“Innocence has always been my position,” says Jeremy Irons as the snobbish vampire Claus von Bülow to his defense team, headed by Ron Silver as famed attorney Alan Dershowitz, in Barbet Schroeder’s Reversal of Fortune. Based on Dershowitz’s account of his successful reversal of von Bülow’s original conviction of attempting to murder his high society wife Sunny back in 1980, Iron’s verbatim declaration earns him the crown for giving the star performance of 1990. Unfortunately, Irons will probably never be a megastar: longsuited as the quintessential snit from across the Atlantic, he doesn’t have the kind of cinematic charisma to win over large numbers of moviegoers. And this isn’t the role to win them over even if he had some. (Irons had somewhat the same problem in the based-on-fact Dead Ringers: his performances as the twin psychos put such fear into the privates of female viewers that not only was he unjustly denied an Oscar nomination, he may have inadvertently set back the need for gynecological checkups.) The chilled-out, postured indifference of the real Cambridge-educated von Bülow (who was born Claus Cecil Borberg in Copenhagen in 1926, to a mother whose maiden name was Bülow—Claus added “von” himself—and to a father who was considered sympathetic to the Nazis) is probably too uppity-phony for most Americans to take: there’s no way to warm up to him, which may be the reason he was convicted in the first place, in what appears now to have been a frame-up. The only way to play this ghoul—who has been rumored to have dabbled in necrophilia—is with haughty comic detachment, and what we get from Irons is the most sophisticated let-in-bleed assault on drollness we’ve seen since any you-name-it performance by John Gielgud. Irons caricatures von Bülow with such tongue-in-cheek dazzle that we can’t get a fix—if he’s so great that, in the hip meaning, he’s bad, or if he’s so bad in the original definition that he’s great. That we’re never sure is Iron’s triumph. Likewise, no one knows exactly what happened in the von Bülow affair, and the movie stays clear of attempting a definitive explanation of the circumstances surrounding Sunny’s unexplained unconsciousness. But it does ask—in a most entertaining fashion demanding we call the script 1990’s best—two main questions: Did beautiful nincompoop-druggie Sunny plan a de riguer felo de se? Did Claus coax it along? In a marvellous, sly narrative summation, belying as well as capping off her effective zombie of a Sunny, Glenn Close tells the audience that we’ll never know what happened until we get to where she’s at—in a coma. (Sunny remained in one for 28 years, dying in December, 2008.) Close’s adieu, in fact the whole sordid mess, shouldn’t be at all funny; nevertheless, as reflection of the current social soullessness, it’s a scream.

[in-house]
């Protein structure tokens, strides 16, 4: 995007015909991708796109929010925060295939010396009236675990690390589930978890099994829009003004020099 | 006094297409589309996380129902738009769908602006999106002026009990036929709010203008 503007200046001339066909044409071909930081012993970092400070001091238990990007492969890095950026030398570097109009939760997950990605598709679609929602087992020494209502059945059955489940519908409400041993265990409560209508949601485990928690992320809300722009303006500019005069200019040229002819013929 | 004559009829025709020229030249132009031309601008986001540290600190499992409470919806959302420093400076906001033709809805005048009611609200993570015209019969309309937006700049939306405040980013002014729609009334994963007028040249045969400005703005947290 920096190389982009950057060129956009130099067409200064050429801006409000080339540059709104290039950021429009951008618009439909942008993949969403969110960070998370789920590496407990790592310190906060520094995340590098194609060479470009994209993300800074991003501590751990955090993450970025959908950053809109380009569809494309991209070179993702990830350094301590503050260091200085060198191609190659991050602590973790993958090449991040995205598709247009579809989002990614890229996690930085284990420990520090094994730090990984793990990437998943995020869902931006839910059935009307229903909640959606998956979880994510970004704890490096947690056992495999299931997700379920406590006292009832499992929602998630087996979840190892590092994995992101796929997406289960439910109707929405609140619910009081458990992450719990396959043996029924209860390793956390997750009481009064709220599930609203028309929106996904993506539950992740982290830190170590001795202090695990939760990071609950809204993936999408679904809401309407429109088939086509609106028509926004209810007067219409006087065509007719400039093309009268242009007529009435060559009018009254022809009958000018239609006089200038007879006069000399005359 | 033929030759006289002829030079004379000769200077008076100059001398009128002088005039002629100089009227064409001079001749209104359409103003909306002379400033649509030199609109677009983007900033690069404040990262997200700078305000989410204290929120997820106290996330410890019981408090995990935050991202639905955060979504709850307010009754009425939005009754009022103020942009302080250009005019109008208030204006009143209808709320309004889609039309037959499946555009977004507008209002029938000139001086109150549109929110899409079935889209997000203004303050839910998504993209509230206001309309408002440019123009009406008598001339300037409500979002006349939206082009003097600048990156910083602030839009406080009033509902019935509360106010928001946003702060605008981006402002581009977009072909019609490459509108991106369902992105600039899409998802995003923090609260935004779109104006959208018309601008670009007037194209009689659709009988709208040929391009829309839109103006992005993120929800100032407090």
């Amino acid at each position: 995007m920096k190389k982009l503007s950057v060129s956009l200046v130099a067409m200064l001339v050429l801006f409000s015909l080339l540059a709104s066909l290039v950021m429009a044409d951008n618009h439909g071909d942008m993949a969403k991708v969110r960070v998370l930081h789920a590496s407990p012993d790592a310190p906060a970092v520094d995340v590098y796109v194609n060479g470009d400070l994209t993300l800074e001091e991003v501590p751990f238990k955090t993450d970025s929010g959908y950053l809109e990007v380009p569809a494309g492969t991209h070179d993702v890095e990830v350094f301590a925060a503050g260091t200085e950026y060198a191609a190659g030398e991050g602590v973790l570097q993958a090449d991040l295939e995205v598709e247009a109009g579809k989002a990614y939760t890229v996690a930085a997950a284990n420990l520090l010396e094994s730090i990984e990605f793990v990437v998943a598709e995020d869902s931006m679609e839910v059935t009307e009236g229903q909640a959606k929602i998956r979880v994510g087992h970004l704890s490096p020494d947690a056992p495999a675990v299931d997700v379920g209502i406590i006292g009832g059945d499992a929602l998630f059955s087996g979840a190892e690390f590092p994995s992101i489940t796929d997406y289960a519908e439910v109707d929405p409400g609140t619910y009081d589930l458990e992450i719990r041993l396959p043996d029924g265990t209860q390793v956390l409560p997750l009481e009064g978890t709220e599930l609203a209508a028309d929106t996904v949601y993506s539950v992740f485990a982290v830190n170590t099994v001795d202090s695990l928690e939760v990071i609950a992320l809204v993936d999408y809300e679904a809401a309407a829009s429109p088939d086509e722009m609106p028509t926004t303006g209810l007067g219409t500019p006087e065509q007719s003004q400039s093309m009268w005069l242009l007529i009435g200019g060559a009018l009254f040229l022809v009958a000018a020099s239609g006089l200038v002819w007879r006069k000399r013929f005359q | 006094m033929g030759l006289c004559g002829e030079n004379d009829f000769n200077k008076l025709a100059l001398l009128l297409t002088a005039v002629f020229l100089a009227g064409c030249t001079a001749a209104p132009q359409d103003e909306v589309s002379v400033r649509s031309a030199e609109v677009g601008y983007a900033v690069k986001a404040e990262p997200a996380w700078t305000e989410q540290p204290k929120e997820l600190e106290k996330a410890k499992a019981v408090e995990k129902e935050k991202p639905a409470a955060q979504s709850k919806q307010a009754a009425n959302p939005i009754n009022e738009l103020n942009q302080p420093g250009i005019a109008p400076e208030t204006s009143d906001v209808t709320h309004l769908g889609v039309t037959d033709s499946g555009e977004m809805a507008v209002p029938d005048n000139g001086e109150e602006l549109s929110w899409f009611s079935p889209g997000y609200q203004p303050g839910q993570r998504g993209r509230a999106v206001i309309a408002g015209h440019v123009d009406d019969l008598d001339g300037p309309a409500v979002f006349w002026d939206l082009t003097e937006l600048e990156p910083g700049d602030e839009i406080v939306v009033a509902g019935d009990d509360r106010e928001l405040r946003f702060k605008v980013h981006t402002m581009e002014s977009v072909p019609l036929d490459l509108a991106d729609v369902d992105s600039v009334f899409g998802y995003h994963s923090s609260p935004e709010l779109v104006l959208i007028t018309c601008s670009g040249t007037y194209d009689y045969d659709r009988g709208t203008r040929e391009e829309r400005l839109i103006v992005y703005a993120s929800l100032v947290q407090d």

Text COPYRIGHT © 2005 RALPH BENNER (Revised 7/2013) All Rights Reserved.